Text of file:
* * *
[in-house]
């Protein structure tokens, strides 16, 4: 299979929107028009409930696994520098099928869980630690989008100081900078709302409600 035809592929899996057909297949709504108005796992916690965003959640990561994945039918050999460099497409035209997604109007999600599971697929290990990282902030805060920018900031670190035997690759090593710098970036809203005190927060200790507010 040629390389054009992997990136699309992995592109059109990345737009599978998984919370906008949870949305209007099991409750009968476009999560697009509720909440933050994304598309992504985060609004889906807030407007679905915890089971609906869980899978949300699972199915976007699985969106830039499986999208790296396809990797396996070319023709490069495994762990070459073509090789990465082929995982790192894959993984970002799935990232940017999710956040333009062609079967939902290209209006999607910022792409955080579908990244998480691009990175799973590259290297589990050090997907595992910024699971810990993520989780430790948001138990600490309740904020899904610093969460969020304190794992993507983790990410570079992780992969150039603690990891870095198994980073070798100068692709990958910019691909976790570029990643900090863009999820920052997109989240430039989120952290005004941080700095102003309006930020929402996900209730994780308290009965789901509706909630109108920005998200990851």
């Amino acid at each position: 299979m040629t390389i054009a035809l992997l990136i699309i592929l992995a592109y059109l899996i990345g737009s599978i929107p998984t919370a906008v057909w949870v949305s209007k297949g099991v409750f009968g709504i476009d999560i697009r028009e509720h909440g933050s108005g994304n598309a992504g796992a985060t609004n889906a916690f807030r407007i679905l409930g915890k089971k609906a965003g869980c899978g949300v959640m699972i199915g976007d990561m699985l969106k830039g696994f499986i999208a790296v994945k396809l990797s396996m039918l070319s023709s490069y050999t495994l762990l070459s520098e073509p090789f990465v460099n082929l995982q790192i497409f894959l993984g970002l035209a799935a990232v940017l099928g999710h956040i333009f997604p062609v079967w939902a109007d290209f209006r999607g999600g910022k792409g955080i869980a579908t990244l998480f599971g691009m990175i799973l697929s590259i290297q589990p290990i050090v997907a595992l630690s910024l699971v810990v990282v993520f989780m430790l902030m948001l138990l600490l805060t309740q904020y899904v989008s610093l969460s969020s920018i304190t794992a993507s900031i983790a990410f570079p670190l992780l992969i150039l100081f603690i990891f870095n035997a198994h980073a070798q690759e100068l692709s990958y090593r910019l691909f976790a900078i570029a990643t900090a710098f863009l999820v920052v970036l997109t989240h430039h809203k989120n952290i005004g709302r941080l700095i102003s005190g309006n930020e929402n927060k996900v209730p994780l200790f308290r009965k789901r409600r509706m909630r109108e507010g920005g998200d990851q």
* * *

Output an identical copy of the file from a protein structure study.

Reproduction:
[in-house]
């Protein structure tokens, strides 16, 4: 299979929107028009409930696994520098099928869980630690989008100081900078709302409600 035809592929899996057909297949709504108005796992916690965003959640990561994945039918050999460099497409035209997604109007999600599971697929290990990282902030805060920018900031670190035997690759090593710098970036809203005190927060200790507010 040629390389054009992997990136699309992995592109059109990345737009599978998984919370906008949870949305209007099991409750009968476009999560697009509720909440933050994304598309992504985060609004889906807030407007679905915890089971609906869980899978949300699972199915976007699985969106830039499986999208790296396809990797396996070319023709490069495994762990070459073509090789990465082929995982790192894959993984970002799935990232940017999710956040333009062609079967939902290209209006999607910022792409955080579908990244998480691009990175799973590259290297589990050090997907595992910024699971810990993520989780430790948001138990600490309740904020899904610093969460969020304190794992993507983790990410570079992780992969150039603690990891870095198994980073070798100068692709990958910019691909976790570029990643900090863009999820920052997109989240430039989120952290005004941080700095102003309006930020929402996900209730994780308290009965789901509706909630109108920005998200990851």
């Amino acid at each position: 299979m040629t390389i054009a035809l992997l990136i699309i592929l992995a592109y059109l899996i990345g737009s599978i929107p998984t919370a906008v057909w949870v949305s209007k297949g099991v409750f009968g709504i476009d999560i697009r028009e509720h909440g933050s108005g994304n598309a992504g796992a985060t609004n889906a916690f807030r407007i679905l409930g915890k089971k609906a965003g869980c899978g949300v959640m699972i199915g976007d990561m699985l969106k830039g696994f499986i999208a790296v994945k396809l990797s396996m039918l070319s023709s490069y050999t495994l762990l070459s520098e073509p090789f990465v460099n082929l995982q790192i497409f894959l993984g970002l035209a799935a990232v940017l099928g999710h956040i333009f997604p062609v079967w939902a109007d290209f209006r999607g999600g910022k792409g955080i869980a579908t990244l998480f599971g691009m990175i799973l697929s590259i290297q589990p290990i050090v997907a595992l630690s910024l699971v810990v990282v993520f989780m430790l902030m948001l138990l600490l805060t309740q904020y899904v989008s610093l969460s969020s920018i304190t794992a993507s900031i983790a990410f570079p670190l992780l992969i150039l100081f603690i990891f870095n035997a198994h980073a070798q690759e100068l692709s990958y090593r910019l691909f976790a900078i570029a990643t900090a710098f863009l999820v920052v970036l997109t989240h430039h809203k989120n952290i005004g709302r941080l700095i102003s005190g309006n930020e929402n927060k996900v209730p994780l200790f308290r009965k789901r409600r509706m909630r109108e507010g920005g998200d990851q």